New Privacy Rights for Consumers: What Businesses Need to Know About the California Consumer Privacy Act
January 22, 2020
In June of 2018 the California Consumer Privacy Act (the “CCPA”) was signed into law. Passed on the heels of the European General Data Protection Regulation, the CCPA vastly expands the data privacy rights of California residents. The CCPA became effective on January 1, 2020. The overriding purpose of the CCPA is to provide California’s consumers greater control over their personal information, promote transparency in businesses’ data practices, and safeguard against the misuse of consumer data. In furthering these goals, the CCPA provides privacy rights for consumers and imposes reciprocal obligations on businesses. As such, businesses collecting the data of California consumers may need to comply with the CCPA.
Businesses subject to the CCPA include for-profit entities that: (i) have annual gross revenues exceeding $25 million; or (ii) buy, sell, share, or receive the personal information of at least 50,000 consumers, households, and/or devices per year; or (iii) derive 50% or more of their annual revenues from selling consumers’ personal information. Importantly, the CCPA defines consumer as California residents only.
In an effort to provide consumers a greater degree of control over their personal information, the CCPA allows consumers to:
- request that a business disclose what personal information is collected, from what sources, for what purpose, and to whom that information is given;
- request that a business delete personal information unless retaining such information is necessary for a business purpose (i.e. completing a transaction or maintaining an on-going business relationship); and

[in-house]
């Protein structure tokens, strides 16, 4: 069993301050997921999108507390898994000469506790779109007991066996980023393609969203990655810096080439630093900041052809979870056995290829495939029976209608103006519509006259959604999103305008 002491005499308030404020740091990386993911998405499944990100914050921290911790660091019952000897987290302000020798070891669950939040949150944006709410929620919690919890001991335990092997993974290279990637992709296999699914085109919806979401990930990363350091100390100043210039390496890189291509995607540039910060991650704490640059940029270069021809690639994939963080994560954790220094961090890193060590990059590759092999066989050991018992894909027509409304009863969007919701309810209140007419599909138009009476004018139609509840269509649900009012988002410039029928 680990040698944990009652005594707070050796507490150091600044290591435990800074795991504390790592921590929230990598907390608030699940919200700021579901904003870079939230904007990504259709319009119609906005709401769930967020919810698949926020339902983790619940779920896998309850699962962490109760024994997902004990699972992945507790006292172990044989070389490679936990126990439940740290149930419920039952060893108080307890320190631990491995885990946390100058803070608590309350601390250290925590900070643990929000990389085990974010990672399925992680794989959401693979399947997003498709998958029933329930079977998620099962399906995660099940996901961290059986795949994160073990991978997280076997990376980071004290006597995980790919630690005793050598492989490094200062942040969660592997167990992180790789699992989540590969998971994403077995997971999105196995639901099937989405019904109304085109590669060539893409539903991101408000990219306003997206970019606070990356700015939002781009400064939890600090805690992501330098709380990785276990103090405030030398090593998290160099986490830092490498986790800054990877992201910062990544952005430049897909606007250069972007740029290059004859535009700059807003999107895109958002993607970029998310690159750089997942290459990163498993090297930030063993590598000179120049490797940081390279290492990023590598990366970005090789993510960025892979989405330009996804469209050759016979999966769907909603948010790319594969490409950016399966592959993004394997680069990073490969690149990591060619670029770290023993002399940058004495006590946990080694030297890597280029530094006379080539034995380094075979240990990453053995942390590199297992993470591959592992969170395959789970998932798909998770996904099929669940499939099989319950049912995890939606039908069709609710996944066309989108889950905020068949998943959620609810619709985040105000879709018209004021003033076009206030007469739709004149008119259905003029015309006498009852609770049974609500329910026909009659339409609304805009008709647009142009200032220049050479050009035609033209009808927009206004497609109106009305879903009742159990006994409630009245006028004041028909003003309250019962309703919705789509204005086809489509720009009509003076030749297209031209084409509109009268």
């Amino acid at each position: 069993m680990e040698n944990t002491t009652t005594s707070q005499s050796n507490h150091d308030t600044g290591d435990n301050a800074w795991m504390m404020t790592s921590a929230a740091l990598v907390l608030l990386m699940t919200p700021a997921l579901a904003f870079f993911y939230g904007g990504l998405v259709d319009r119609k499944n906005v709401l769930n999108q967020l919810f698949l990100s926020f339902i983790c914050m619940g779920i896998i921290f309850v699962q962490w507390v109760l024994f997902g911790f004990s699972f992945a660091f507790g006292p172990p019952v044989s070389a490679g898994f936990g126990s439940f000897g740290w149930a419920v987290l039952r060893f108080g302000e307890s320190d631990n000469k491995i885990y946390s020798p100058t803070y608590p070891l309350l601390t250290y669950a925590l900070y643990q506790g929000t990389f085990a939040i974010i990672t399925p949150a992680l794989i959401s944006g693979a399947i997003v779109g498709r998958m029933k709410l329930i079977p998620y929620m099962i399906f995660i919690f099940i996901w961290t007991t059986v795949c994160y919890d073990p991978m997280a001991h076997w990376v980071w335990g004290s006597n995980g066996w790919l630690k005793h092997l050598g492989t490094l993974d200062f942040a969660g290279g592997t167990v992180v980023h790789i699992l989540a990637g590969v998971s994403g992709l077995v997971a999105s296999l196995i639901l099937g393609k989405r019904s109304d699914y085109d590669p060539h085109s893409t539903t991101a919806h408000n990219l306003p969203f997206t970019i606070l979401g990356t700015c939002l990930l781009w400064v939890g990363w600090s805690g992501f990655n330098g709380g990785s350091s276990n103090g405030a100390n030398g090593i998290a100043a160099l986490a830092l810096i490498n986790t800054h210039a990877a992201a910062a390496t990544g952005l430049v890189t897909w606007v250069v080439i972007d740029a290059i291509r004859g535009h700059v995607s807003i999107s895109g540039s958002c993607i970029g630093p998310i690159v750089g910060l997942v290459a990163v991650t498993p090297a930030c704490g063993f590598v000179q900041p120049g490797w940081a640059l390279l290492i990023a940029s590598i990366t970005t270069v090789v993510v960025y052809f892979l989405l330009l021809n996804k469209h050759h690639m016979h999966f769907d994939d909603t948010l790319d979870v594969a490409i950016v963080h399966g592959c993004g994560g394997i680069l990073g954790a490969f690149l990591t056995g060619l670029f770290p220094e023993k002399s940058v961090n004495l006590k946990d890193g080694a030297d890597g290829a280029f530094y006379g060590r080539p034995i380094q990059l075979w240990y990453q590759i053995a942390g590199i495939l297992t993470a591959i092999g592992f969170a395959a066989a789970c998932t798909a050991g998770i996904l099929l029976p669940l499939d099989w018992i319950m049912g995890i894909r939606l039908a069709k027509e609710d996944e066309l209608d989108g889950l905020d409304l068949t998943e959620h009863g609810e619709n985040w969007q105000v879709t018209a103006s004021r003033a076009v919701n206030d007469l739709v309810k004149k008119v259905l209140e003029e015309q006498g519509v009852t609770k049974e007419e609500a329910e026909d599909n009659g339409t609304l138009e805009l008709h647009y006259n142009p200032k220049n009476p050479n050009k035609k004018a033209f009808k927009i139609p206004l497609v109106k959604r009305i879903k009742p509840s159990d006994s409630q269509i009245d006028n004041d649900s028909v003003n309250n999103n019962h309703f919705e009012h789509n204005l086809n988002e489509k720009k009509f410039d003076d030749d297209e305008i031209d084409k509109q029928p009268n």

- “opt-out” of having their information shared, sold, or collected at any point.
A corollary of these consumer rights is that businesses must be prepared to meet consumer demands for disclosures and be equipped to handle requests for deletion or opt-out. The CCPA mandates significant changes for affected businesses. Businesses need to develop internal procedures for handling consumer requests and to modify privacy policies and websites to meet new CCPA obligations. Although certain one-year exemptions may temporarily reduce the burden of compliance for some businesses (see our latest post regarding these exemptions), these exemptions are limited in both scope and time. Any business subject to the CCPA is, therefore, encouraged to promptly take appropriate compliance steps.
Affected businesses were expected to be compliant as of January 1, 2020. Though enforcement actions may not be brought until July 1, 2020, the Attorney General of California may review a business’s compliance with CCPA as of January 1 when assessing penalties for violations of the law. As such, there is limited time for businesses subject to the mandates of the CCPA to remedy any compliance issues.
For more information regarding the CCPA and compliance efforts businesses should be taking, contact Amber Lawyer, Hannah Redmond, or any one of our attorneys in the Cybersecurity and Data Privacy Practice Group.